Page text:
Huong spent March 8, International Women’s Day, in her sun-lit room with friends she had made, thinking everything was fine. To her dismay, she was once again instructed to move and make space for incoming patients. Along with her roommates, she packed up and spent the next few hours waiting for an ambulance heading to North Thang Long Hospital, also in Dong Anh District.
Tension weighed in the air as everyone was tired from constantly moving within a short time period. At the sight of her assigned bed in a mixed-gender dorm-style room of 20 people, Huong let out a sob. Previously, she had been used to having her own space, arranged to stay at fancy four and five star hotels during her work shifts. The limited and humble medical facilities and lack of rest triggered an emotional breakdown.
Looking around, however, everyone, from overseas students to state employees to workers, were submitted to the same conditions. The flight attendant motivated herself with positive thoughts and quickly regained her composure. She then scrubbed the toilet, mopped the floor, and tidied her room to ensure her living space was as clean as possible. After a few days of organization, the hospital rearranged and placed patients into single-gender dorm rooms.
“A day here isn’t long and dragged-out as long as you are filling it with productive activities or things you never get the chance to do,” Huong said, considering the time perfect to master meditation.
Ever since Huong was quarantined, she adopted a healthy lifestyle and spent her free time reading, exercising, and playing sports with other patients. Everyone at the hospital loved and engaged in kicking about a shuttlecock.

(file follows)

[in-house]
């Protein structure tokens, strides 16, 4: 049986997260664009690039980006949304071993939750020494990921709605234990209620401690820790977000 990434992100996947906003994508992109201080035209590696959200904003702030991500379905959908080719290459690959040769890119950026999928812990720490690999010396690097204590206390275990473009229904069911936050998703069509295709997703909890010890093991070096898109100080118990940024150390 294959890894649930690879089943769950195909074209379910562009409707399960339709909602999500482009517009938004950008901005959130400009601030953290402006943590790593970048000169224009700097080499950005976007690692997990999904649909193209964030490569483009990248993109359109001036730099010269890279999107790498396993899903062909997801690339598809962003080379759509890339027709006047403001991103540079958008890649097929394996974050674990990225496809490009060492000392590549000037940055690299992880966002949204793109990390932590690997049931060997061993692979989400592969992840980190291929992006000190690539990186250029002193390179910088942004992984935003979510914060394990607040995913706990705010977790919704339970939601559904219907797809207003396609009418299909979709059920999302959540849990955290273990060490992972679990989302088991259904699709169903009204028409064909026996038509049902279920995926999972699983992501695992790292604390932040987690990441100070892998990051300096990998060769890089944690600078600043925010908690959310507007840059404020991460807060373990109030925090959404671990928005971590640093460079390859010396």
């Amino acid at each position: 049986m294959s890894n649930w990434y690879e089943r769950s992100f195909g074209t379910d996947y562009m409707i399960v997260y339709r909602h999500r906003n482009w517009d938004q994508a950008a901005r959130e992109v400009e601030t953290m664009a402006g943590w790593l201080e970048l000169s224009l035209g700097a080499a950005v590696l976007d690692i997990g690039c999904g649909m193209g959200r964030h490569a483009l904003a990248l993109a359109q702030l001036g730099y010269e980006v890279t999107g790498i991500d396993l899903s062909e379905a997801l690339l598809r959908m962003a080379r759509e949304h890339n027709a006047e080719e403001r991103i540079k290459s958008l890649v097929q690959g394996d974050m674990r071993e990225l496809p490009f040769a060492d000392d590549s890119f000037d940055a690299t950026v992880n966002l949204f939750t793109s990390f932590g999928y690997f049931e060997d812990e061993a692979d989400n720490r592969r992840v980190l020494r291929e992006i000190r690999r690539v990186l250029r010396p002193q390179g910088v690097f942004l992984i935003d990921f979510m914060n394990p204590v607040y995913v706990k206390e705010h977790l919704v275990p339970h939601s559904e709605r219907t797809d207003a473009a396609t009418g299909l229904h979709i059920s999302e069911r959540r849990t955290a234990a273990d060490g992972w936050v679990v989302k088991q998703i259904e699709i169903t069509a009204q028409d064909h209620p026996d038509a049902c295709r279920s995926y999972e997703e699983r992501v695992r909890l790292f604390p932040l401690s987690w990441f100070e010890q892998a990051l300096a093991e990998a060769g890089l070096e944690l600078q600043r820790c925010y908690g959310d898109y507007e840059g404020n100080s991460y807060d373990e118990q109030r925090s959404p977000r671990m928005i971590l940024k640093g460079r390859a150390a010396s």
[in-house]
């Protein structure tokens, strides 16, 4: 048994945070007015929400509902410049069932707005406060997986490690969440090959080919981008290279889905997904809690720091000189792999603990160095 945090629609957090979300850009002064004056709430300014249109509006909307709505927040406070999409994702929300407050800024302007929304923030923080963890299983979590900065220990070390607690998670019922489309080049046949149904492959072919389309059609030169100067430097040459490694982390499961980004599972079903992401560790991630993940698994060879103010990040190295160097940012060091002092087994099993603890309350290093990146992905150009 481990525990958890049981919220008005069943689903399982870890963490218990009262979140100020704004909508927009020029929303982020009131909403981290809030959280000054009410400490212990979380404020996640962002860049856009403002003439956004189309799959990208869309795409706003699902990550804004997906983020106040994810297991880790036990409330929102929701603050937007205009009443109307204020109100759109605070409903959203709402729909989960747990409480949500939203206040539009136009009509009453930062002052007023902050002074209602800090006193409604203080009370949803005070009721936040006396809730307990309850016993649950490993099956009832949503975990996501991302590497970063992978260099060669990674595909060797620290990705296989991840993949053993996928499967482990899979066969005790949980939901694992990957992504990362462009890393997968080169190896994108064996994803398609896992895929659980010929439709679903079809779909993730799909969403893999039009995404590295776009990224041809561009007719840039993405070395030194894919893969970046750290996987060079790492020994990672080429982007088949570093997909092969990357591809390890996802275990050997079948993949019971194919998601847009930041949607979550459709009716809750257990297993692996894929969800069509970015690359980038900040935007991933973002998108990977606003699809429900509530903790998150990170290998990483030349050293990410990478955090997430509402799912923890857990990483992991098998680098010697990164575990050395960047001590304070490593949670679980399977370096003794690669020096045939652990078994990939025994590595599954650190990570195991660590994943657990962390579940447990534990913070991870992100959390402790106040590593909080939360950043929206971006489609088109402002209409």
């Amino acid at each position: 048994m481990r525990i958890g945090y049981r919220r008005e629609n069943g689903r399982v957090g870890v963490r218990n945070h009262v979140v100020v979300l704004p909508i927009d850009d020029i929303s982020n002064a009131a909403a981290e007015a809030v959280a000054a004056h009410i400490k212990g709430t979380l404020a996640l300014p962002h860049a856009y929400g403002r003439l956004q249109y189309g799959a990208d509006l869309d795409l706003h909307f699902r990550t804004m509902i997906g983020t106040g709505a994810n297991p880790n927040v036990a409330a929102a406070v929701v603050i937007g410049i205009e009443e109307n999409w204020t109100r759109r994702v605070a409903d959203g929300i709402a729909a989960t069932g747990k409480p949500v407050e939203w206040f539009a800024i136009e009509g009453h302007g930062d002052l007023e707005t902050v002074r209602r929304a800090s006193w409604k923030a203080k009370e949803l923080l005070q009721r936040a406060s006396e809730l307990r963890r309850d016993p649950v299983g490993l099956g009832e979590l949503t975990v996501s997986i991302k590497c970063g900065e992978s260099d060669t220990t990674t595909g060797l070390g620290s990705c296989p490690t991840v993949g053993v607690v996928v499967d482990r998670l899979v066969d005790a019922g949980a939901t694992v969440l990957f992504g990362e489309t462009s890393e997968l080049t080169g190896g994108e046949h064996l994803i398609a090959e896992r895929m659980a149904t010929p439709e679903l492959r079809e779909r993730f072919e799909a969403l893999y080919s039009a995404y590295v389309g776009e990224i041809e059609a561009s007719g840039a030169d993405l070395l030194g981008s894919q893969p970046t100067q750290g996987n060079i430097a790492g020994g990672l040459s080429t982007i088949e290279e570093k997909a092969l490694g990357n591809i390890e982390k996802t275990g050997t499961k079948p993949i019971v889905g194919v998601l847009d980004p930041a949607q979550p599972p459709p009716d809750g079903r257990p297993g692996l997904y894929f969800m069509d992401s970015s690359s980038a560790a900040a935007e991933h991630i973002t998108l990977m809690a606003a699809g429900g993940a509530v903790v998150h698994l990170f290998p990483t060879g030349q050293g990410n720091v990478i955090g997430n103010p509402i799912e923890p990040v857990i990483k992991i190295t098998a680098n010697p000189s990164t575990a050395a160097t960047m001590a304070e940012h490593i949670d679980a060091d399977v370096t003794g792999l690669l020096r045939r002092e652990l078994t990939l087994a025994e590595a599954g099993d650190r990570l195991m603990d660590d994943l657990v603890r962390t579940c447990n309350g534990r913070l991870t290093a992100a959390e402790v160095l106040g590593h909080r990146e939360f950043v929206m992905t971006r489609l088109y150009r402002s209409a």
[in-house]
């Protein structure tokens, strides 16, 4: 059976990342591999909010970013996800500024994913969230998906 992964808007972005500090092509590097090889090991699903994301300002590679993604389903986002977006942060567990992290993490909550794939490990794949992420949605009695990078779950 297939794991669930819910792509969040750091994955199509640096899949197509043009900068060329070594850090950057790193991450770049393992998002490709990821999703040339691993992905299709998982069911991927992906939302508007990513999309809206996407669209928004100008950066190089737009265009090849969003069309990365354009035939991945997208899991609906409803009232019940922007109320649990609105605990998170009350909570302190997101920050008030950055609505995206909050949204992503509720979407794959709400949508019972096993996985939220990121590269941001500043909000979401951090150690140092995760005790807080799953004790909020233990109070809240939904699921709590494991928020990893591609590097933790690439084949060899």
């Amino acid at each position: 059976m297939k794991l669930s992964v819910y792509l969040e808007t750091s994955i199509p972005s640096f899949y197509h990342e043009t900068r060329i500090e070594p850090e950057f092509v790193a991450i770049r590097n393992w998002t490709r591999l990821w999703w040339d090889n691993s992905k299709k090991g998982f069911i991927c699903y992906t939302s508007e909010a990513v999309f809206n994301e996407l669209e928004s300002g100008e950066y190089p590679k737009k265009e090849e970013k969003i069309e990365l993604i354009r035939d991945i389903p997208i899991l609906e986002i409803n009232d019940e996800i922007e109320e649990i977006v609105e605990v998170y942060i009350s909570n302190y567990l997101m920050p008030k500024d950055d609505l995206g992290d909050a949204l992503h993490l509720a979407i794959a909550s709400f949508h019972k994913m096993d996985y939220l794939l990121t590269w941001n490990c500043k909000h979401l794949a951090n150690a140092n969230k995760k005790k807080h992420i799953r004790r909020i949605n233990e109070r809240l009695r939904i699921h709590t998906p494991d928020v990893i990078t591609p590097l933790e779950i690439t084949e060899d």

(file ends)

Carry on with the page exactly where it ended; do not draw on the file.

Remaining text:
She also put to use her crew dancing experience by gathering other ladies for practice every afternoon. From these sessions spawned small yet lively performances for quarantined patients, security staff, doctors, and nurses. Through these art performances, Huong hoped to engender a nurturing and optimistic atmosphere at the quarantine zone and inspire others to think and act positively in this difficult time.
“This experience was truly enlightening, I learned that human adaptability is endless and that we can cope with and thrive under the most arduous circumstances,” Huong said.
As an air hostess, she was constantly on the move and was accustomed to long-haul international flights and not once had she stayed in one place for over a week in the past years.
But Huong’s biggest fear was facing everyone and their criticism after her discharge. Many of her roommates and fellow patients abstained themselves from notifying family, friends, and colleagues in fear of ostracism.
Upon learning that Huong was quarantined, her neighbors reserved unkind remarks for her, even though her quarantine was a voluntary decision.
Huong said the most important asset one can possess walking into the quarantine process is a strong and stable mentality because those 14 days can feel much longer than ordinary days. She insisted it was not an enjoyable nor fun experience but a necessary one.
“The hospital bunk bed will not be comfortable like your bed at home, laundry will not be as clean, and the food will not taste the way you like. You will not have the freedom to run around and do whatever you want since the quarantine area is ultimately designed to prevent the spread of Covid-19 and accommodate other patients.”
In the afternoon of March 17, clutching her discharge papers in one hand and her suitcase handle in the other, a masked and gloved Huong walked a long distance from the hospital entrance to hail a cab to avoid rejections.
Once home, she unpacked her things and prepared yet another ‘quarantine’ suitcase just in case.